The engine, which has a mild parallel hybrid architecture, extracts more energy from the turbofan fuel by driving the core exhaust through a vaporizer, where it recovers more heat from the core exhaust, Figure 1. Water from the exhaust, extracted from the core exhaust in a condenser, is heated to steam by the vaporizer and then drives a steam turbine that co-drives the fan. The steam is finally injected into the combustor to lower emissions.
The WET cycle will gain about 10% efficiency compared to today’s GTF. The concept also has a hybrid part which is primarily used for a low-emission taxi.
By Scott Hamilton
July 18, 2022 (BST), © Leeham News: Pratt & Whitney and sister company Collins Aerospace announced the launch of a hybrid-electric technology demonstrator, it was announced today at the Farnborough Air Show. This program is for future advanced air mobility vehicles.
Collins and Pratt & Whitney Canada, the turboprop engine unit, also announced the completion of the preliminary design of a 1MW motor for the demonstrator. A De Havilland Canada Dash 8-100 will be the platform for the commercial hybrid-electric application.
June 10, 2022, ©. Leeham News: This is a complementary article to Part 23, Fuel Cell-based 70-seat airliner. It analyses the masses and efficiencies of a 70-seat airliner equipped with the fuel cell-based propulsion systems we analyzed last week.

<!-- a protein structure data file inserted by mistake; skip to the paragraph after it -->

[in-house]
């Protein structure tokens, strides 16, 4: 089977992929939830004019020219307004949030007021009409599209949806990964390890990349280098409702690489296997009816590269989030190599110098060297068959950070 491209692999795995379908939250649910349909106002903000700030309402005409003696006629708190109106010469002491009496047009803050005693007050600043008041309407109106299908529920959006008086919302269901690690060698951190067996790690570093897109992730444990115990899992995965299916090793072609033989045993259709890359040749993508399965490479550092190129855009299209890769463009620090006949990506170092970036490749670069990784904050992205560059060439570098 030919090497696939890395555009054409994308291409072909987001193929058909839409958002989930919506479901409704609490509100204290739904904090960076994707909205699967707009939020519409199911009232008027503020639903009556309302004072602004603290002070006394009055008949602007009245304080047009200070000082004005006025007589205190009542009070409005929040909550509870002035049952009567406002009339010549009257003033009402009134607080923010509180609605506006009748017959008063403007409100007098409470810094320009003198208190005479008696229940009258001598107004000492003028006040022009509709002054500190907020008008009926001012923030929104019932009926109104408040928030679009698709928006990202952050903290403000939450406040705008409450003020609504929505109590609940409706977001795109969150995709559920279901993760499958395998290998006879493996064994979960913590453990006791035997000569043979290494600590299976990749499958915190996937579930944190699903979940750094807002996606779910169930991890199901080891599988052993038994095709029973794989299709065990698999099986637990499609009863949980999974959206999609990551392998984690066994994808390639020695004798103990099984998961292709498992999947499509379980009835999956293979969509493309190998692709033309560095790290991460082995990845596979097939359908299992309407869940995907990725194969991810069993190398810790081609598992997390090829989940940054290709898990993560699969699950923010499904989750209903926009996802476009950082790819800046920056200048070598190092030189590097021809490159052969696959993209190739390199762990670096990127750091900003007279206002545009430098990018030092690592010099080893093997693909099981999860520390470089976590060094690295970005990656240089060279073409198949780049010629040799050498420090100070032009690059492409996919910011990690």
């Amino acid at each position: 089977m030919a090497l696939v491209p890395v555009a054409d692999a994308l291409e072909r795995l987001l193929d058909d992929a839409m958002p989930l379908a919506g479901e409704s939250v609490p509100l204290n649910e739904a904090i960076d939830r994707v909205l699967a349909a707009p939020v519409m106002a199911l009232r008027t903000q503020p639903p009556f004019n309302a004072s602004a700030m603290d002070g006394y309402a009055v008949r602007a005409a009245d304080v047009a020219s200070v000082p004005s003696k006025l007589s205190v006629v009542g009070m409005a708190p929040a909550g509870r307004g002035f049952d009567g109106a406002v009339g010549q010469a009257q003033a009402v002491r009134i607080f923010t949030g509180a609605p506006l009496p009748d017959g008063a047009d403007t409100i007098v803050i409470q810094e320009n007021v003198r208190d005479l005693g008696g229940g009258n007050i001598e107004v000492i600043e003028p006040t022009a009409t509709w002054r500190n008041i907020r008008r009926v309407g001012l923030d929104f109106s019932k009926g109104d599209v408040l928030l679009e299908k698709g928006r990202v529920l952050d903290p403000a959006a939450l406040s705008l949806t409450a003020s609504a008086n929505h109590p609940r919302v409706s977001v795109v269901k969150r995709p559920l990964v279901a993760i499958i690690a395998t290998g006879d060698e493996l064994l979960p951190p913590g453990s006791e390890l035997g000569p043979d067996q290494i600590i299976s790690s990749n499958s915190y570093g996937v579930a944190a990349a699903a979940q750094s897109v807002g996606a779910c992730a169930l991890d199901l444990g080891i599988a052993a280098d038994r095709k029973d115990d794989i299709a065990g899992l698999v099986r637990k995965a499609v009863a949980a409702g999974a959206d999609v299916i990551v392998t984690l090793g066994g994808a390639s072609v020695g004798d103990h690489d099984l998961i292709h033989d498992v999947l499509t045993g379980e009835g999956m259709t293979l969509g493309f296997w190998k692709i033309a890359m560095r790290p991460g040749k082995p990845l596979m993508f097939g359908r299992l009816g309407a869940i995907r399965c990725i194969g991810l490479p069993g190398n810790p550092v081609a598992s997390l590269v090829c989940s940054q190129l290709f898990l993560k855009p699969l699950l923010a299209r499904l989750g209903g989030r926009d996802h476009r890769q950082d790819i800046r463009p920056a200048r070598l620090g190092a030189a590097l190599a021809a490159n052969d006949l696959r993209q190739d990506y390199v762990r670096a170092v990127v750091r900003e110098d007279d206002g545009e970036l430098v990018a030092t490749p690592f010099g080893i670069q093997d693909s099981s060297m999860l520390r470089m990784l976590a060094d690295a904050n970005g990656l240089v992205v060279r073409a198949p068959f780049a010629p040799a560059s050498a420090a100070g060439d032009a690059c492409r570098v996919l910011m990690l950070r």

March 25, 2022, ©. Leeham News: Last week, we looked at the energy density by mass and volume for hydrogen and regular Jet fuel (Kerosene), Figure 1.
With this information, we now look at how these fuels can be stored in an aircraft.
March 4, 2022, ©. Leeham News: This is a summary of the article Part 9P. Parallel Hybrid, the Deeper Discussion.
We look into the Pratt & Whitney, Collins Aerospace, and De Havilland project to create a Parallel Hybrid propulsion alternative for the Dash 8 turboprops.
The project “targets a 30% reduction in fuel burn and CO2 emissions, compared to a modern regional turboprop airliner” according to the Pratt & Whitney press release.
March 4, 2022, ©. Leeham News: This is a complementary article to Part 9. Parallel Hybrid. It uses Leeham Company’s Aircraft Performance Model from our consultancy practice to analyze the design of a Parallel Hybrid aircraft for regional operations.
Our design brief is to make turboprop upgrade packages for De Havilland DH8-200,-300, and-400 aircraft. By using a Parallel Hybrid we could “target a 30% reduction in fuel burn and CO2 emissions, compared to a modern regional turboprop airliner” according to Pratt & Whitney Canada. Time to check if we can reach these levels.
By Scott Hamilton and Bjorn Fehrm
Jan. 31, 2022, © Leeham News: ATR is now effectively the only turboprop manufacturer outside of China and Russia in the 40-80 seat sector. The models are the ATR 42-600, ATR 42-600S (STOL), and ATR 72-600.
The series was built on simplicity with unpowered controls and the simplest possible systems. It has worked well for ATR when selling to markets that want airlift to the lowest possible cost. It also means the design is at its limits capacity and speed-wise, any more capacity or performance and it needs powered controls and more elaborate systems. It was behind ATR’s desire to develop a new, larger model in the past.
But ATR has little reason to develop a new turboprop now that it is in a monopoly position. This could change if Embraer proceeds with its concept for a new family of two turboprops, a 70- and a 90-seat aircraft. Embraer’s base design could form the basis of a hydrogen-burning gas turbine model in the future.